Simulated Societies

The exponential growth of computing power has carried with it new possibilities to speed up processes through automation or obtain deeper understandings of problems unfathomable for the human mind. With it grew the datafication of spaces, first motivated by governance and now increasingly by capitalism. Accordingly, a plethora of mathematical procedures have been codified into algorithms to make use of the data to, for instance visualise trends, find correlations, augment reality. In the pursuit of squeezing ever more insight out of data, different algorithms can be composed in various ways to achieve a certain goals.

One broad class of algorithms, that have gained popularity in the last decade, are collectively referred to as machine learning (ML) procedures. ML has undeniably reshaped how social, economic, and political power is created, exerted, and extended like no other algorithm. ML aims to develop algorithms which exhibit true or a facsimile of intelligence, which has already shown beneficial application in, for example transportation through self-driving cars and healthcare by supporting diagnosis of illnesses.

A algorithm that has hitherto escaped public discourse, which has nonetheless spread its roots firmly into our social structure, is known as agent-based modelling (ABM). Its aim is to study emerging phenomena from seemingly chaotic processes through agents that are equipped with their own attributes and rules. Since its first successful application within the social sciences in 1971 [1], it is seen as a useful tool for applying a complex systems lens to guide policies in e.g. transportation to reduce traffic and public health by understanding the social and environmental determinants of well being [2],[3],[4]. Now, propelled by the COVID-19 pandemic, ABM has been brought into the spotlight through its insights of the viral spread in buildings, cities (e.g. [5], [6]), and countries (e.g. [7] which has caused UKs policy shift away from herd immunity). Now on stage, it will likely accelerate the already existing trend of increased utilisation of ABM as apparent from the statistics of the Journal of Artificial Societies and Social Simulation (JASSS) and recognition as UK govt and the IEEE.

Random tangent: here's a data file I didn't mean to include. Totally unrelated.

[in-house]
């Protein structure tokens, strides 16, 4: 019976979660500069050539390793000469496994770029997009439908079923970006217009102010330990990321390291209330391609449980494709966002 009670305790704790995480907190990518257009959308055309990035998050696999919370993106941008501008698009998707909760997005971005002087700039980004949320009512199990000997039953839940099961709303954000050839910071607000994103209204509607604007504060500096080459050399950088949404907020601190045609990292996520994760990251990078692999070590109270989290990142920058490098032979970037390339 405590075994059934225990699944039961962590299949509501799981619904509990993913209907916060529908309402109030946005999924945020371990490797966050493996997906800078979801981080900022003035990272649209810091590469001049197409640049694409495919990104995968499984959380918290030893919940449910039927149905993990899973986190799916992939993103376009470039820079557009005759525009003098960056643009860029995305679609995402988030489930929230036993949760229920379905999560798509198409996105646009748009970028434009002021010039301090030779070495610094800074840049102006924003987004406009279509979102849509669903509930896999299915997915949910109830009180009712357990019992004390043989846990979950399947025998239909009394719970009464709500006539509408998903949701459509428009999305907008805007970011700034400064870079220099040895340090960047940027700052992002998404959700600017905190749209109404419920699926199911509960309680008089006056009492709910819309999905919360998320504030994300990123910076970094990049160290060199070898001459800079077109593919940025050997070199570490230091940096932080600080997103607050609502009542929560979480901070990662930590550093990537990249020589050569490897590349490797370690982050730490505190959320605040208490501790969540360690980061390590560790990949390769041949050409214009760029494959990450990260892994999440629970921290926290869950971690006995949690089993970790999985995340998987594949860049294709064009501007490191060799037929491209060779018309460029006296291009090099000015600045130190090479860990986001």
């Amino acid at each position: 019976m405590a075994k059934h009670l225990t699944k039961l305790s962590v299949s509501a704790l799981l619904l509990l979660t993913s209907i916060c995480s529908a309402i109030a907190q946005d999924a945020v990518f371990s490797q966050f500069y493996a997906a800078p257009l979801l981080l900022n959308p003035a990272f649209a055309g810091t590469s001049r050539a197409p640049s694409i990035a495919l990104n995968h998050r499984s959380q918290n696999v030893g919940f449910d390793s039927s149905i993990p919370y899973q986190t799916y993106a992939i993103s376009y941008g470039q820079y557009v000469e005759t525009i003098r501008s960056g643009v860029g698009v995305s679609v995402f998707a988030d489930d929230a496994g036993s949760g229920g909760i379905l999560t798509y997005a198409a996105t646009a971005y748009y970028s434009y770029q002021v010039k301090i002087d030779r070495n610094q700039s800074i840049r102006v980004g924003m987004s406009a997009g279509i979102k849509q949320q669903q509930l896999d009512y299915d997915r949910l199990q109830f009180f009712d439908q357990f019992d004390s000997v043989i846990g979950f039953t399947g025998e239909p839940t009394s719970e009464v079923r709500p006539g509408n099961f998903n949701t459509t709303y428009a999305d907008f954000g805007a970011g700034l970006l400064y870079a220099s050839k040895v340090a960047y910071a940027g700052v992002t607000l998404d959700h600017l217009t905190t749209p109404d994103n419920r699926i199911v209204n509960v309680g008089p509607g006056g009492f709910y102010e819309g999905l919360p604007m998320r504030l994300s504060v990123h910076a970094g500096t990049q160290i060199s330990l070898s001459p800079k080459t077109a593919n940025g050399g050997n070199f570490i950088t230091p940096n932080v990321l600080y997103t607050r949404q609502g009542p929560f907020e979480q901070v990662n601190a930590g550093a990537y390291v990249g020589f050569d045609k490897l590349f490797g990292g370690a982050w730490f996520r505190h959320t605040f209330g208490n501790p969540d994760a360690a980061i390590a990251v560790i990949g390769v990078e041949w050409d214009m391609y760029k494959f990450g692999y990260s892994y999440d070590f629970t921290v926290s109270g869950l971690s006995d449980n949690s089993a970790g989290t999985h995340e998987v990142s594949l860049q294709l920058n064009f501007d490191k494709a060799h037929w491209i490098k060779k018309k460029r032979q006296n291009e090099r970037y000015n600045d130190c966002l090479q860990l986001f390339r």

By placing ABM in juxtaposition to ML, we can see how each affects the society from opposing ends: while ML can optimise the behaviour of a single car, ABM can optimise the flow of cars. In other words, ML influences society by affecting its members (bottom-up), ABM influences members by affecting their society (top-down). An algorithm can be brought into any composition imagined by its creator, various ways of how ML and ABM can work together have surfaced. Firstly, before running a ABM, ML can derive parameter values which will serve as agent attributes [8]. Secondly, during the execution of a ABM, ML can allow agents to learn from past experiences and make more informed decisions via reinforcement learning [9], [10], [11]. Thirdly, ML can be used to analyse results of a ABM [12]. Hence we can conclude, that every stage of an ABM can be set in composition with ML.

Since events such as the Cambridge Analytica scandal or Lee Sedols loss against AlphaGo took place, ML and its relation to data is being widely discussed and debates on the connection between computer and social science received more fuel. Many of the breakthroughs in our understanding of the datafied society are applicable to algorithms and data in general. However, there are stronger and fainter nuances that pose algorithms and data differentiable. These nuances can only be discovered and understood, by tuning the questions to each algorithm individually. As it is my impression that simulations of societies gain in importance, I have started to think about the following three broad themes: